Tuesday, August 14, 2007

The Plums

The plum thicket was here when we moved in. No one had really lived here in 20-some years. But they were on the edge of the old garden site, so maybe someone planted them once upon a time.

We noticed them a couple of years ago when the largest shrub put some fruit on. We savored that handful of fruit as if we had stumbled upon jewels. Last year we vowed we would be ready for the harvest. They blossomed beautifully. But it was so cold and rainy I don't think the bees visited much. I'm not exaggerating; only three plums that season.

Clancy pruned after that. Only about 20% of what really needs to be cut back. I sometimes think we are the type of people that delight in salvaging and rekindling more than planting and starting from scratch. This one shrub came on strong this year.

I did get the plums picked and washed last night. Today, a wonderful neighbor invited the boys and me over to pick from her thicket as well. We brought home twice as much as our little plum bush gave us last night. I'm going to make plum leather for the boys. Thanks for the how-to and the plums, Gail!


Michelle at Boulderneigh said...

I would love to know how to make that plum leather, too! Could you share?

Sabrina Wille Erickson said...

If I remember right:

1. Wash plums.
2. Put in large pot with just enough water to get a boil. Not very much.
3. Heat just long enough so plums burst. Don't mash or smash them.
4. Squeeze through jelly cloth or some other colander type thing to extract juice and pulp. Pits and most skins held back.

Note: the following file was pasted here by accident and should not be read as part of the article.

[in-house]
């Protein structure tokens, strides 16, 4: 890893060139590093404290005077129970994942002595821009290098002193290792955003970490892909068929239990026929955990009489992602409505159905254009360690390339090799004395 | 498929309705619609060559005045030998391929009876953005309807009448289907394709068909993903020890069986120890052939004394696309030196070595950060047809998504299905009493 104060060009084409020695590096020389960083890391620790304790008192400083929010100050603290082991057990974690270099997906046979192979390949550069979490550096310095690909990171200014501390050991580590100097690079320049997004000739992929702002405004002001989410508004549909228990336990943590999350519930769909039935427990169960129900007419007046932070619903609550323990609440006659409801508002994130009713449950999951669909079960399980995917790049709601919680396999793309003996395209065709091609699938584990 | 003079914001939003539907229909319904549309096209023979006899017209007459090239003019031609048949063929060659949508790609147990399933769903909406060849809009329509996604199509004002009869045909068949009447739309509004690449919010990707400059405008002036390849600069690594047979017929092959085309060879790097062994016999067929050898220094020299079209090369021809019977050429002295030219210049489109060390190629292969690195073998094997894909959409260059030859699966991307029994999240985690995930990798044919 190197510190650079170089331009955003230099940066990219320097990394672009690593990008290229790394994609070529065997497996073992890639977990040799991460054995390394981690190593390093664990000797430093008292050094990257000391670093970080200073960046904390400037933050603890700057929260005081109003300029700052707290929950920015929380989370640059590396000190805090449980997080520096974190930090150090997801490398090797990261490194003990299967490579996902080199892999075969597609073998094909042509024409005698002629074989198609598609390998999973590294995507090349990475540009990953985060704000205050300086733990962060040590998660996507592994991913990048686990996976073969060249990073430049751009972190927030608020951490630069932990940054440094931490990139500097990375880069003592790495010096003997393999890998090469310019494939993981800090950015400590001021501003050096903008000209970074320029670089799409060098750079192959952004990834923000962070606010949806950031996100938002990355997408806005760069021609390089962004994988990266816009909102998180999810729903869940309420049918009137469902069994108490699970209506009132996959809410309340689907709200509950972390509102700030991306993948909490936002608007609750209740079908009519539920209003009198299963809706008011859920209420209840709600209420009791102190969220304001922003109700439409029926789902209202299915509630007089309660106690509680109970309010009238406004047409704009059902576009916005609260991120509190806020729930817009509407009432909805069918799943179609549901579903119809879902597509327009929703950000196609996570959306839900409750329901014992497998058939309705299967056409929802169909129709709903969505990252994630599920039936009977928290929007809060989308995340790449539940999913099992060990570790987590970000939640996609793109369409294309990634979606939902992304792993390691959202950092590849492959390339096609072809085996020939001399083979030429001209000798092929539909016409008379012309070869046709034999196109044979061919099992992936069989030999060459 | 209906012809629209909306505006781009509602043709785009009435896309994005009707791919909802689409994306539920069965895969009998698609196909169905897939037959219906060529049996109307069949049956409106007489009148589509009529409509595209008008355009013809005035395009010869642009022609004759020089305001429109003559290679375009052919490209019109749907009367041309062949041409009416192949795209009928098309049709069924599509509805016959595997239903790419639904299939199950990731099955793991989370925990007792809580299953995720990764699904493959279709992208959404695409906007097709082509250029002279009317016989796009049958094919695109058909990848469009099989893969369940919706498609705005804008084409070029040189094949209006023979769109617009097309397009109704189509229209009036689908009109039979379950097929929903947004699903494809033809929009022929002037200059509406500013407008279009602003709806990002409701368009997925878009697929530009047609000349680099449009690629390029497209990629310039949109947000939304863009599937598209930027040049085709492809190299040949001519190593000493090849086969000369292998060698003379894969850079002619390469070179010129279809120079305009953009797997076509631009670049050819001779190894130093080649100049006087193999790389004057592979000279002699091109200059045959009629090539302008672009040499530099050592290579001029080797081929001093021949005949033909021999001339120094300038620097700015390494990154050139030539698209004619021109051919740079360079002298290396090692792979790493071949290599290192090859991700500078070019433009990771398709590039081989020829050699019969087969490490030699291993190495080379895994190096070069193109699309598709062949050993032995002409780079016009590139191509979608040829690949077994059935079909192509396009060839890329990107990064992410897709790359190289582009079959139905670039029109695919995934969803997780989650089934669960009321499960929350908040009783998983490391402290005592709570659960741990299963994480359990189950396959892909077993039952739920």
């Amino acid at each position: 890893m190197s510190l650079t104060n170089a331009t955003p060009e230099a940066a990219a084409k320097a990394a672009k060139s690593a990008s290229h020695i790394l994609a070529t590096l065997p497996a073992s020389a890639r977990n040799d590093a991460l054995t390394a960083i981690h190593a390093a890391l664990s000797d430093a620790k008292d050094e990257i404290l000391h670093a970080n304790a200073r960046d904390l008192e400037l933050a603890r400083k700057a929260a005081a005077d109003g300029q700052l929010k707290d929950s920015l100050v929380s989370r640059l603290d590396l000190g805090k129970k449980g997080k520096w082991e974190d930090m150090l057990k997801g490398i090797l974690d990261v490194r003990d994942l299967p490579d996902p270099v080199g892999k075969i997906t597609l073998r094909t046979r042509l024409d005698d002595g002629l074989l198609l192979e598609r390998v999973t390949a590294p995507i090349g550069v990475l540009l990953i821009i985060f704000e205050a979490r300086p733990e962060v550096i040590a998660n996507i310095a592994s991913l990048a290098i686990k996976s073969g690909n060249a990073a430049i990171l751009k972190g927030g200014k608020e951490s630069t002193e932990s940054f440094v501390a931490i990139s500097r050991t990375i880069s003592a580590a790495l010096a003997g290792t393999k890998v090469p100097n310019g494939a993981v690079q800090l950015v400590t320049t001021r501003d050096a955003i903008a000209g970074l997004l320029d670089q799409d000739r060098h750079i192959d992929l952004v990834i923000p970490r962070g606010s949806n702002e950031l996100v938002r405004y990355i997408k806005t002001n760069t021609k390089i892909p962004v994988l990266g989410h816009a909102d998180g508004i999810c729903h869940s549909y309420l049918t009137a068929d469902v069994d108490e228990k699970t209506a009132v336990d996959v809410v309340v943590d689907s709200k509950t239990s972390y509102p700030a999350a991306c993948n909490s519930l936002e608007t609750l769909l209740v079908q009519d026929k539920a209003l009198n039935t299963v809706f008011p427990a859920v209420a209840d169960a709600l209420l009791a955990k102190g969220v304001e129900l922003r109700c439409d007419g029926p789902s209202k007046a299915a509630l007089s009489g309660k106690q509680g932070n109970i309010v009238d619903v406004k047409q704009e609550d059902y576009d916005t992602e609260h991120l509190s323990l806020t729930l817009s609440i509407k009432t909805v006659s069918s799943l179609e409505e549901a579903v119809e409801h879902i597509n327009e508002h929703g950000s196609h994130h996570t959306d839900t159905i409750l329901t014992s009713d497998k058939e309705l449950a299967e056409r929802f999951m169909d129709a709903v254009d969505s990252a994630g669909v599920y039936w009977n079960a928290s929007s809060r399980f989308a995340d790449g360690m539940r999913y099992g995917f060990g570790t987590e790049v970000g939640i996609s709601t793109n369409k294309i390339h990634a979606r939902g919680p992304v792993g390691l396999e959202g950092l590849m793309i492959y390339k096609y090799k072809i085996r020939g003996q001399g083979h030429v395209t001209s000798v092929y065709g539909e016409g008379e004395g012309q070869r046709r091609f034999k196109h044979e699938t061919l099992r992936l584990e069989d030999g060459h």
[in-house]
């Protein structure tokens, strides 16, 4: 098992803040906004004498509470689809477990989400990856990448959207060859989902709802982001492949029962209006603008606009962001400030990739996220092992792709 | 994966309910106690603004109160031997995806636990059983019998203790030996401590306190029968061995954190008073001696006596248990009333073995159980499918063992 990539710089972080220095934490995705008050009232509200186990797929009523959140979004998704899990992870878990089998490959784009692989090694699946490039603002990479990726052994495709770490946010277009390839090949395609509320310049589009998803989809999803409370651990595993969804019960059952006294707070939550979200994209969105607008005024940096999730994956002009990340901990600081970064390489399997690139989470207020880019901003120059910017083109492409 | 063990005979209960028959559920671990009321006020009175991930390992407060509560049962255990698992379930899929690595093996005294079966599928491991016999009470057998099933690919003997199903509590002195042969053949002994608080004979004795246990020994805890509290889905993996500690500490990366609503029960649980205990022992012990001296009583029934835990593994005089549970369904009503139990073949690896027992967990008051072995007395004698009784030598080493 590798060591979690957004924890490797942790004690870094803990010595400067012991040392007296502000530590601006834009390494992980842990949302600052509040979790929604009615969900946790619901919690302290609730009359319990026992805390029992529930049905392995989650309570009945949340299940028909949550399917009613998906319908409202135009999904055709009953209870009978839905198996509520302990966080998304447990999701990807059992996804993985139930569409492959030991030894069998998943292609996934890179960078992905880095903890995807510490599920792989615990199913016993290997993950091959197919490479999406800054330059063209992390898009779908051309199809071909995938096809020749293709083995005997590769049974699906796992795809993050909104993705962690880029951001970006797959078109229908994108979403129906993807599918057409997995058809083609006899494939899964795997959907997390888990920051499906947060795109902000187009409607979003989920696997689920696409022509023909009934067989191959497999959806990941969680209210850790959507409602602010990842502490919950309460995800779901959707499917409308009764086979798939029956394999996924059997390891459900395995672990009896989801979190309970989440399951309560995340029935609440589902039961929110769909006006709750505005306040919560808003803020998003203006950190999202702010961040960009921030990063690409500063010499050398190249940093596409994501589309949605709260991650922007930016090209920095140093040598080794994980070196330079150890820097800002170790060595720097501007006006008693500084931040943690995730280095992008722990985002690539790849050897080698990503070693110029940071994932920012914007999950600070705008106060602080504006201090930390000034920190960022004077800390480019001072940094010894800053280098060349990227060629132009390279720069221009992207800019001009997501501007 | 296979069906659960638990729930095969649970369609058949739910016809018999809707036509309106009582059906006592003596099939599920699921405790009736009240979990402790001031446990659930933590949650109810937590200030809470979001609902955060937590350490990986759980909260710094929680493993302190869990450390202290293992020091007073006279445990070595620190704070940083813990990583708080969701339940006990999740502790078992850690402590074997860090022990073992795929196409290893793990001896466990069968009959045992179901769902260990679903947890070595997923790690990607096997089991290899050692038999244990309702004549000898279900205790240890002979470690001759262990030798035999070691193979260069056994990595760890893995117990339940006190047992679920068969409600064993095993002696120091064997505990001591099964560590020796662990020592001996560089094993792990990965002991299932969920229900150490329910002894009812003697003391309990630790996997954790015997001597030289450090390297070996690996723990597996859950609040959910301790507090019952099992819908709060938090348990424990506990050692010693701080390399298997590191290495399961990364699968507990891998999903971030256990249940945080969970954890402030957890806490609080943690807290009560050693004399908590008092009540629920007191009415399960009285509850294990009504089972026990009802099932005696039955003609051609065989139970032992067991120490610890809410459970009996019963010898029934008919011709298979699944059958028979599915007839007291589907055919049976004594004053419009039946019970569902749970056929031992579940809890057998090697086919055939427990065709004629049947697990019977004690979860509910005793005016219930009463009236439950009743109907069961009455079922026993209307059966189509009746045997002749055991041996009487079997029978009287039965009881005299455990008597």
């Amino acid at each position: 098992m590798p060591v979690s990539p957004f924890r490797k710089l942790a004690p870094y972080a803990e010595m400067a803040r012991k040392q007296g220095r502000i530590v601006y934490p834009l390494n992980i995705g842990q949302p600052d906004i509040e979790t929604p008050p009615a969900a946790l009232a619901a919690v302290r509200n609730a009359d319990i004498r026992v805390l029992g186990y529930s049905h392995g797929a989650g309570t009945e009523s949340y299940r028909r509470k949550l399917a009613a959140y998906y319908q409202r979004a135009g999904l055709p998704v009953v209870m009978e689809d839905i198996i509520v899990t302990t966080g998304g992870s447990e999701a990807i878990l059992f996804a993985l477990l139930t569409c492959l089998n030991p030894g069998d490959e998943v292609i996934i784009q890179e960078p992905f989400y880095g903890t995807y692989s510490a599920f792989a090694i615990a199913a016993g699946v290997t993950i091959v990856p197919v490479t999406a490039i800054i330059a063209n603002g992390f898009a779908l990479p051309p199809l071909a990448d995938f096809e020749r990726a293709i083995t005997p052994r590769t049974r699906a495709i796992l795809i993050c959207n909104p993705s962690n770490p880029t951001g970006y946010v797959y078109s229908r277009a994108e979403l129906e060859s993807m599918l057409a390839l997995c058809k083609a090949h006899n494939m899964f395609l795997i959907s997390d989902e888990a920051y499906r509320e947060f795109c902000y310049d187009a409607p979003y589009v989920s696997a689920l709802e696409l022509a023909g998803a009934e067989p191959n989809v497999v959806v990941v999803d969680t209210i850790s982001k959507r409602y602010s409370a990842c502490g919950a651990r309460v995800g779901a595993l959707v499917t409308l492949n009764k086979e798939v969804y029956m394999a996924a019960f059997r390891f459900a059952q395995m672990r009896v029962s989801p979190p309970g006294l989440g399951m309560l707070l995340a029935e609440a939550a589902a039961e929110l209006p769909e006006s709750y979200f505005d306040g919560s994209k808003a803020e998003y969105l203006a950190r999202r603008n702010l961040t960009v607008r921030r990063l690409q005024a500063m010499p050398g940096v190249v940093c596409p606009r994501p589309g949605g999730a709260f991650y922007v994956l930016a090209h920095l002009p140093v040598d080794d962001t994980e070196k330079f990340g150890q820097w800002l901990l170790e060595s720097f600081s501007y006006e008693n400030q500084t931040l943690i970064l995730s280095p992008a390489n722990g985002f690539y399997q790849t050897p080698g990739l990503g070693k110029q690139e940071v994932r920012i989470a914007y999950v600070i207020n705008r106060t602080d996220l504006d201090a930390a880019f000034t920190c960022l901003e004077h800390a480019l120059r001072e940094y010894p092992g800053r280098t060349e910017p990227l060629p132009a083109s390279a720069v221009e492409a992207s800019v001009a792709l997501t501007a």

5. Spread pulp out (probably on wax paper over cookie sheets)
6. Dry out. I made dried plums today and used Martha's suggestion of 220F in the oven. At some point the juice really does turn to fruit roll ups. So yummy.

Somehow Gail described how to do it in less words and was even more clear. I probably should have copied her exactly. But I hope that helps. If you don't have wax paper-which I never do-the slightly oiled pan works just fine. I use my pizza pans.
I just realized too that I have no idea how wax paper responds to an oven. Maybe you should do the drying however you usually do.
Good luck. I'm going to give it a try tomorrow. If it fails miserably I'll probably post :), otherwise just assume it turned out edible and the boys have already finished it off.

Sabrina Wille Erickson said...

I forgot: You might want to add a small bit of sugar to the pulp. I think I'll just taste mine and decide then. Gail didn't mention sugar so I'm thinking with the sour skins removed the pulp may be sweet enough on it's own.